by Dr. R. L. Hymers, Jr.

by Bill Broadway, the Washington Post
(reprinted in the Los Angeles Times, March 15, 2003, p. B22)

(Dr. Hymers' note: Is the coming war part of Bible prophecy? I think it is, in a general way, at least. It is probably only a part of the general turmoil of the last days: "And ye shall hear of wars and rumours of wars: see that ye be not troubled: for all these things must come to pass, but the end is not yet" (Matthew 24:6). That's as far as we should go in talking about the war with Iraq at this time. Some prophecy teachers go beyond what is clearly revealed in the Word of God.  We do not endorse everything quoted in this article.  It is presented only as food for thought.)

Ever since Jesus Christ said that only God knows the hour or day of the Second Coming, preachers and self-appointed doomsayers have been trying to predict when it will happen - and watching the sun rise on yet another generation. Even those who chastise date-setters often say, "God's final judgment is coming soon - probably in our lifetime - so get ready."

In recent weeks, prophecy interpreters have been citing a new reason they believe the end is coming: the impending U.S. war against Iraq. Anxious discussions have arisen on prophecy Web sites, in Bible study groups and churches, and at such gatherings as last month's 20th International Prophecy Conference in Tampa, Fla. Its title: "Shaking of Nations: Living in Perilous Times."

Many see evidence of Iraq's significance in end-time scenarios in key passages of the apocalyptic book of Revelation. Chapter 16, which includes the only mention of Armageddon in the Bible, includes a reference to the Euphrates River, which runs through modern-day Iraq.

"The sixth angel poured out his bowl on the great river Euphrates, and its water was dried up to prepare the way for the kings from the East," writes John - of God's anger emptied on the ancient land of Babylon, now Iraq. The kings will move their armies through the Euphrates valley en route to Har Megiddo (Armageddon) in northern Israel.

The Euphrates appears a second time, with one of seven angels whose trumpets warn that the final judgment is near.

"Release the four angels who are bound at the great river Euphrates," a voice commands the sixth angel of God, whose compliance unleashes agents of death who "had been kept ready for this very hour and day and month and year and were released to kill a third of mankind."

Then comes the clincher. In Chapter 9, Verse 11 - yes, that's 9:11 - John says the leader of an army of locusts released to fight humans is named Abaddon in Hebrew, Apollyon in Greek. Both mean Destroyer, one of several meanings for the name Saddam.

"Iraq fits like hand in glove," Irvin Baxter, founder of Endtime magazine and pastor of Oak Park Church in Richmond, Ind., said of the world-ending role he expects the country to play if U.S.-led forces invade Iraq.

Baxter, a lifelong student of Old and New Testament prophecies, said casualties will be tremendous, not only of combatants in Iraq but of people in neighboring countries hit by retaliatory missiles of mass destruction and Americans who fall victim to terrorists armed with portable nuclear weapons.

And other countries will take the opportunity to pursue their own interests - China trying to retake Taiwan, or India making an all-out assault on Kashmir - leading to World War III, he said.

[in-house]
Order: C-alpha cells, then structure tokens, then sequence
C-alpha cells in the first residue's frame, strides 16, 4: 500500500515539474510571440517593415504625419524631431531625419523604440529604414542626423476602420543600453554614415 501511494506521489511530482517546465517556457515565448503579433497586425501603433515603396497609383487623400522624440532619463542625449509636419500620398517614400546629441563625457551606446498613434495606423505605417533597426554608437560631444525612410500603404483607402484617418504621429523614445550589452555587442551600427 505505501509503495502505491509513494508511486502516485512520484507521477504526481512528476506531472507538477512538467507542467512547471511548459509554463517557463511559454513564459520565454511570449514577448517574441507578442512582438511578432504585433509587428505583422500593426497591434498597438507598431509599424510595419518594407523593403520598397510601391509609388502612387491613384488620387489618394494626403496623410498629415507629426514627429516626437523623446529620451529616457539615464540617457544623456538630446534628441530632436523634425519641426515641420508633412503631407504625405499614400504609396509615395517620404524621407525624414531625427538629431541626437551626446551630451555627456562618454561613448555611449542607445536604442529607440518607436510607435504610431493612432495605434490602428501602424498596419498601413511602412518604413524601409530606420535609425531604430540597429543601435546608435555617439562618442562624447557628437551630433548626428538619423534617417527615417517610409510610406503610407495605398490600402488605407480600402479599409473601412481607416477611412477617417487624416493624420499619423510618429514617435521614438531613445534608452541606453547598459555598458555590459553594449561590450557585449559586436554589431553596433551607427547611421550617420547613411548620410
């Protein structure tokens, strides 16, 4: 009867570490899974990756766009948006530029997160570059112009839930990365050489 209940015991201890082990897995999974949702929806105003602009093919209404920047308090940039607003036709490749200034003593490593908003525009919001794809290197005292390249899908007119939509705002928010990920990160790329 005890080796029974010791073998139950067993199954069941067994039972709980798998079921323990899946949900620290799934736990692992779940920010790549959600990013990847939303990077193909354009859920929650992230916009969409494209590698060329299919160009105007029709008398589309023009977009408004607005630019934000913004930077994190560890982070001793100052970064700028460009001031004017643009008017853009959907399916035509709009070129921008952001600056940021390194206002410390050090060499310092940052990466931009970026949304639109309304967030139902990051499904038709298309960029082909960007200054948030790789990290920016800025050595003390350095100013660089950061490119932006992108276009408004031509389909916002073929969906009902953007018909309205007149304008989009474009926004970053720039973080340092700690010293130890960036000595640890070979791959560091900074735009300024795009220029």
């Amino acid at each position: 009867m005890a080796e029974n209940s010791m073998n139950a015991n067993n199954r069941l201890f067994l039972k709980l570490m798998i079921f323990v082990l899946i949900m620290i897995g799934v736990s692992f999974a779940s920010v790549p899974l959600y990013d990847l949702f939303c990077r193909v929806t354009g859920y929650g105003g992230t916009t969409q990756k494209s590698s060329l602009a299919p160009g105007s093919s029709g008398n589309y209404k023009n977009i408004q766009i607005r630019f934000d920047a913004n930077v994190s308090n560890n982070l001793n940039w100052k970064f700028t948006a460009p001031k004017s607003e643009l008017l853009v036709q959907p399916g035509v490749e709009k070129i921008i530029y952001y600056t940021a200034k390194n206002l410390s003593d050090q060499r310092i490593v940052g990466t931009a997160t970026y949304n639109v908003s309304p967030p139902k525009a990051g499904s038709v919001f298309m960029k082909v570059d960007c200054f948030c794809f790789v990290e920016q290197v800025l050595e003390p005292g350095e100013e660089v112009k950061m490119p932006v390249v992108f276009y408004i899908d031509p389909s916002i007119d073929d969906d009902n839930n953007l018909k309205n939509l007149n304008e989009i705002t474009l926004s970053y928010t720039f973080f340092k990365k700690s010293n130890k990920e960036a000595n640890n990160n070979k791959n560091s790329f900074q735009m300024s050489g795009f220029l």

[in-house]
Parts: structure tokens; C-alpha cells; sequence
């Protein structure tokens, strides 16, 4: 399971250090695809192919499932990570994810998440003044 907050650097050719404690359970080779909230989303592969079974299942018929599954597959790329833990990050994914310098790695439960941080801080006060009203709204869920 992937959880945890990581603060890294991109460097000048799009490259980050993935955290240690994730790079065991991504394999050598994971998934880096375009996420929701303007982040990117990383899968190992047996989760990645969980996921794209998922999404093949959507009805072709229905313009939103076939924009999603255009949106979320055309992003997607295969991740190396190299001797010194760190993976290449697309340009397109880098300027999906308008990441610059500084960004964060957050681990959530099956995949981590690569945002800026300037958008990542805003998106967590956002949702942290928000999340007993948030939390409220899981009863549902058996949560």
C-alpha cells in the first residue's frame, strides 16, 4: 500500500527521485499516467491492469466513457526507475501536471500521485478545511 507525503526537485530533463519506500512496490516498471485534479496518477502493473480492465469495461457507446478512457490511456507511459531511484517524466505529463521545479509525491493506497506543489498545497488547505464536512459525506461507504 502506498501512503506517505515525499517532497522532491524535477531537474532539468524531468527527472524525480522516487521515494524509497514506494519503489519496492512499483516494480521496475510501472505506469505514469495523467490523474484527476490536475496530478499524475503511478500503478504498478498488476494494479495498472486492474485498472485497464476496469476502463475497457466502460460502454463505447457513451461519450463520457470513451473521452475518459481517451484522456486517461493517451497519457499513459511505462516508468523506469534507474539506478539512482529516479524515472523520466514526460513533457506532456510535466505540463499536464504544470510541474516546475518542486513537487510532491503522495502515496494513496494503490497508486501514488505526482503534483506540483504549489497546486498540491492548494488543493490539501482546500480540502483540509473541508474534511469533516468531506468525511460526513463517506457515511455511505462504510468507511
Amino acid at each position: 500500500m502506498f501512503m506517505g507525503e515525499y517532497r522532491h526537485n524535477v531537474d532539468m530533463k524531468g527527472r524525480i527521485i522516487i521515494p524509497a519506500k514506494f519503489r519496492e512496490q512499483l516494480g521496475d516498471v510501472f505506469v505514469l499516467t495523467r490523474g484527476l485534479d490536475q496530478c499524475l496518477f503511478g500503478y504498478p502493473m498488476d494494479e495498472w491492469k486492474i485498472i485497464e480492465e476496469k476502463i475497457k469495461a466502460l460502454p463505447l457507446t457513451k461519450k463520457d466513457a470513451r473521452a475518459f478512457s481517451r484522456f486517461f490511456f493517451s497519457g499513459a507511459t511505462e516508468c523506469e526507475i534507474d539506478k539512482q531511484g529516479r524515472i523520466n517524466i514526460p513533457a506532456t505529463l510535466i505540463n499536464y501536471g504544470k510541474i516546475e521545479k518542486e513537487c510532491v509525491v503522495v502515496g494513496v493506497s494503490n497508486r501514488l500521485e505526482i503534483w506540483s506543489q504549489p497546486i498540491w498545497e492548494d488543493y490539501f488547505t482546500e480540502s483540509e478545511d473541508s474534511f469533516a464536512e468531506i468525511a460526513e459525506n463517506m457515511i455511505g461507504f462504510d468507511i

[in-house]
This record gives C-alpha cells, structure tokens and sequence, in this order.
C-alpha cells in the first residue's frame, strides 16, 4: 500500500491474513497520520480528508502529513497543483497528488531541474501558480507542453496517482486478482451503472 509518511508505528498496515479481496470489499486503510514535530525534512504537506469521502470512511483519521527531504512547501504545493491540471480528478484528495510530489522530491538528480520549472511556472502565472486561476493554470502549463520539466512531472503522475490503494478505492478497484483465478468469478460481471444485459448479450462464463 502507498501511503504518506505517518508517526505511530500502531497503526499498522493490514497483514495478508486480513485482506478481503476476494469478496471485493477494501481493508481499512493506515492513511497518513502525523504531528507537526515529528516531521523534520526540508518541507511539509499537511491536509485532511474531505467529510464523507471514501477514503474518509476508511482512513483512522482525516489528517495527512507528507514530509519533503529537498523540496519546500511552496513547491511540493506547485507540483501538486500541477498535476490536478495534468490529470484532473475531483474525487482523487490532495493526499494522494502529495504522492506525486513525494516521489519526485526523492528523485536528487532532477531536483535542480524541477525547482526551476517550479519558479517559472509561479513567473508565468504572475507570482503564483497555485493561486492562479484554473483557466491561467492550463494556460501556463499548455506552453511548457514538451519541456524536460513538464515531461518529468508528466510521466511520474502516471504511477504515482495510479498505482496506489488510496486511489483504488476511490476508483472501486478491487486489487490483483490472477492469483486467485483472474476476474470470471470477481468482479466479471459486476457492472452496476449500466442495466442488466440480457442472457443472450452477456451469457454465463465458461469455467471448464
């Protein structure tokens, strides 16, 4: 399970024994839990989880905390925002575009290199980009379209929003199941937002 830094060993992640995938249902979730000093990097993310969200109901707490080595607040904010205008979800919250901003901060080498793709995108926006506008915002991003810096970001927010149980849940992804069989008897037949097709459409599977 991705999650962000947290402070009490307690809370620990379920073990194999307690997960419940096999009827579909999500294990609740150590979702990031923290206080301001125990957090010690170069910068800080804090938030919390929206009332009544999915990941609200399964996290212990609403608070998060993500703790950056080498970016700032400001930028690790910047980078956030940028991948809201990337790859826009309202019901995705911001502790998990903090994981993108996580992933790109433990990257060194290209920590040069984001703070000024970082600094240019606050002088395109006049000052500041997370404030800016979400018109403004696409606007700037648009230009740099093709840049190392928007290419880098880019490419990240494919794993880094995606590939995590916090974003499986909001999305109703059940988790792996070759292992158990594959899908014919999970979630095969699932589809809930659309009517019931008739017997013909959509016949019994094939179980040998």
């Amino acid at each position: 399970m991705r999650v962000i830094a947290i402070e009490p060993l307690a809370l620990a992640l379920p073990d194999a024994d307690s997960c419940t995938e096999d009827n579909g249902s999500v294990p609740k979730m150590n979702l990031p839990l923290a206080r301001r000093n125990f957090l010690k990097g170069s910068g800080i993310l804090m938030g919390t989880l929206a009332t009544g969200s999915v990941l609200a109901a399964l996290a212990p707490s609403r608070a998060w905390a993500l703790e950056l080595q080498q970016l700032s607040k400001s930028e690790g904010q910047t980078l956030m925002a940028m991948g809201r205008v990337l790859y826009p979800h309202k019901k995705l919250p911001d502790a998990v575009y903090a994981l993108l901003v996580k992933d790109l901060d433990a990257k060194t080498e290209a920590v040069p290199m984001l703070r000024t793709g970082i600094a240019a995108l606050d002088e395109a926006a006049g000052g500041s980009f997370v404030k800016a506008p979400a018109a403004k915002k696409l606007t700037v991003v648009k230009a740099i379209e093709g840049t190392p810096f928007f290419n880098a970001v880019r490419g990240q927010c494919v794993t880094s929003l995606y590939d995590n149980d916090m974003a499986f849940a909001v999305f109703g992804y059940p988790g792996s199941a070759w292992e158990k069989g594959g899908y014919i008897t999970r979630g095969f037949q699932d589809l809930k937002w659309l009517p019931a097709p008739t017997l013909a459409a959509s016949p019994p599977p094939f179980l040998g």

The result, Baxter concludes, could be a nuclear holocaust that takes the lives of 2 billion people, the "one-third of mankind" stated in Revelation.

Such talk bothers Craig Hill, professor of the New Testament at Wesley Theological Seminary in Washington, D.C., and one of many biblical scholars who say end-time interpreters distort Scripture to fit their own points of view.

Those criticisms are of little concern to millions of Americans who were caught up in end-time fever long before the Sept. 11, 2001, terrorist attacks, and the recent explosion of the space shuttle Columbia fueled even greater speculation on how the world might end.

One of the greatest indicators of that interest has been the phenomenal success of the "Left Behind" series by Tim LaHaye and Jerry B. Jenkins. Since 1995, when their first book appeared, LaHaye and Jenkins have sold more than 38 million copies of 10 novels set during the end-time period known as the Great Tribulation. Interest in prophecy increases at times of great instability, said Mark Hitchcock, author of several books on prophecy and pastor of Faith Bible Church in Edmond, Okla.

"People want to know what's going to happen, that there's an end [to the turmoil], that someone's in control," he said.

Hitchcock is a member of a prophecy study group run by LaHaye and generally supports the sequence of events on which the "Left Behind" story is based: the rapture, the antichrist's rise to power and the seven years of "hell on Earth," Armageddon, and the return of Jesus - all occurring before Jesus' 1,000-year reign on Earth.

He said he and other "pre-trib guys," those who believe Jesus will "rapture" believers before the Great Tribulation, are convinced that the antichrist will rule the world from a restored Babylon. That's why Hitchcock also thinks an invasion of Iraq will set off end-time events.

According to biographers and news reports, Saddam Hussein fancies himself a modern Nebuchadnezzar, the 6th century BC king who conquered and enslaved the Israelites and brought great prosperity to the land. And he has begun fulfilling the prophecy by rebuilding Babylon, Hitchcock said.